Dave Shanahan was a Fine Art student at Knights Park in the mid-1950s. He got in touch with ArchiveKSA to record his memories of the art school; some extracts feature below, followed by a selection of images of Dave with his paintings.
On the influences encouraged by painting tutors:
Certainly there was Walter Sickett, he was well to the fore, as was the work of Victor Pasmore before he turned towards abstraction. Reginald Brill himself had obviously been influenced by the work of Stanley Spencer; a man who, rather strangely, was not much mentioned by the other tutors. Bacon was another name that was never mentioned, whereas John Bratby who was the rising star at the time [and a Kingston graduate], was a man we were encouraged to imitate if we so wished, that is if we could afford the sheer amount of paint the fellow used!
On the layout of the building:
…groups of noisy students sitting beside the Hogsmill river on sunny days, the tiny room next to the entrance where one bought ones art materials in the morning, and the equally tiny room the other side of the entrance where the principal lurked. Which in itself raises the question, given that he rarely if ever put in an appearance what on earth did he do in there all day? Having bought ones art materials, one then traipsed up the great staircase which took you to the canteen and the painting department…
On working late in the studios:
Most evenings there would be six or seven of us all working away in our little corner of the studio…there was always a record player somewhere in the room playing West Coast jazz by the likes of Chet Baker, Gerry Mulligan, and someone called Shorty Rodgers. I’d never come across jazz before, but I could see that the two mature students [supervising late working] obviously thought that this cacophony was somehow good for the soul, so, I said nothing, kept my head down and got on with my work. Did this noise affect my paintings I wonder?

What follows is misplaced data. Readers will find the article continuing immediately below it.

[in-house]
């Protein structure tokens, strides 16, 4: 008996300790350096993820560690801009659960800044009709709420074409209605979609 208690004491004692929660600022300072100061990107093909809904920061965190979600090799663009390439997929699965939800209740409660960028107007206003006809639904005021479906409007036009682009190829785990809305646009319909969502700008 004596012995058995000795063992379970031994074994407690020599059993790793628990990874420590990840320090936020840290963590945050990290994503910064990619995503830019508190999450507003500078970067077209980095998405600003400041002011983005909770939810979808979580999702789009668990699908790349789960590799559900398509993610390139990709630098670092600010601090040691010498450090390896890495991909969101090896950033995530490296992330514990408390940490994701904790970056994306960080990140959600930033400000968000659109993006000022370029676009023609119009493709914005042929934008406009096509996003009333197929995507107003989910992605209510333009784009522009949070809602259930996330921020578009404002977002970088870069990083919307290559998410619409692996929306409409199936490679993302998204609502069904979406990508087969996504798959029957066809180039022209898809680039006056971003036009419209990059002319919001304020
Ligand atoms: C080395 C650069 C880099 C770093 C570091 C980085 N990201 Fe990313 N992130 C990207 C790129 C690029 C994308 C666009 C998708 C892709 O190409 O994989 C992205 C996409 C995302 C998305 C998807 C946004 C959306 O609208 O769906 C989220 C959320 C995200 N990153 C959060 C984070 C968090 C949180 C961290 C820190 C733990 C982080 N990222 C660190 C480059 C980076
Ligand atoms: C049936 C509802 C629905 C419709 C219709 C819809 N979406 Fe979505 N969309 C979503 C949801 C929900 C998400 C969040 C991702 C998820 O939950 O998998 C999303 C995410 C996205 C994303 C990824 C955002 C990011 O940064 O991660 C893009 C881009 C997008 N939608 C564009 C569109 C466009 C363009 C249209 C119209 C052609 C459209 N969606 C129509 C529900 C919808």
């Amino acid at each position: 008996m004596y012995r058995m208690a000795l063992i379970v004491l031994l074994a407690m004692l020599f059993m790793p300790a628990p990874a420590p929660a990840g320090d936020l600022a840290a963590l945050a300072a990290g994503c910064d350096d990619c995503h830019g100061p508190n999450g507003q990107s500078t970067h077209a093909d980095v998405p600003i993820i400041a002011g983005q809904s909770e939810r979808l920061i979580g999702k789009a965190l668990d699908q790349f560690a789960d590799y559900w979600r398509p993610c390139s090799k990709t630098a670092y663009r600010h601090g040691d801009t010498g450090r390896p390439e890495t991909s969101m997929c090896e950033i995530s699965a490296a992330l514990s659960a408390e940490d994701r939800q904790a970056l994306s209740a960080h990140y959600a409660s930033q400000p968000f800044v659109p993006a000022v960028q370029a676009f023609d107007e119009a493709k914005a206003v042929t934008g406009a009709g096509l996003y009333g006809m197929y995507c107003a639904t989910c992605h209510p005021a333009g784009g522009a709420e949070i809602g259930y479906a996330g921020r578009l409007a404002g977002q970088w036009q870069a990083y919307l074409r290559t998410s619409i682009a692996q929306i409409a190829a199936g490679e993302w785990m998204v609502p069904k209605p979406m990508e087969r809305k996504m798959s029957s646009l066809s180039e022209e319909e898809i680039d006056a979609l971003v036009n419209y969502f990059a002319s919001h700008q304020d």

On ‘Bohemian’ fashion influences:
[The mature students in their mid-twenties] with their pipes and polo necked sweaters, their tweed jackets with leather patches on the elbows, and their brown brogues and duffle coats… Little did I know that in within a year I would have given up trying to look like James Dean in favour of sporting my own version of those so called Bohemian outfits!
On social backgrounds of art school students:
Perhaps I ought to mention here that I was one of very few working people attending the Art school at a time when most students tended to be middle or upper class. So, whereas I was getting a grant most of these other students were fee paying; the parents of the girls in particular seemed to view the Art school as some kind of finishing school, a place to send your children whilst they tried to figure out what to do with them.
On the prevailing conservatism of the art school in the 1950s:
For all the turtle necked sweaters and beards, the mental space was terribly conservative. Not that I minded at the time, nor indeed mind now, but if we look at the explosion of Abstract art that was happening, especially in America at the time; a cultural wave that was just beginning to lap up against our own shores, it seems to me now that it might just as well have never happened as far as Kingston Art School was concerned.
Finally, on the method and craft of art school:
[My time at Kingston has] left me eternally grateful to those men who taught me the basics of how to draw and paint, ‘to feel the line, and learn where to give it its proper weight,’ that was something Frank Archer drummed into me during countless life classes, advice that has stayed with me ever since. Yet another lesson was that one must look, and look hard at the world around you before you ever commit a mark to paper.
The photographs below show Dave with his work at this point for the Intermediate NDD. They were taken using a Box Brownie camera. The images are mostly taken at Dave’s parent’s house in Chessington around 1956 and 1957, with the exception of the final image, which is at the art school itself at Knights Park.
All images and texts courtesy of David Shanahan.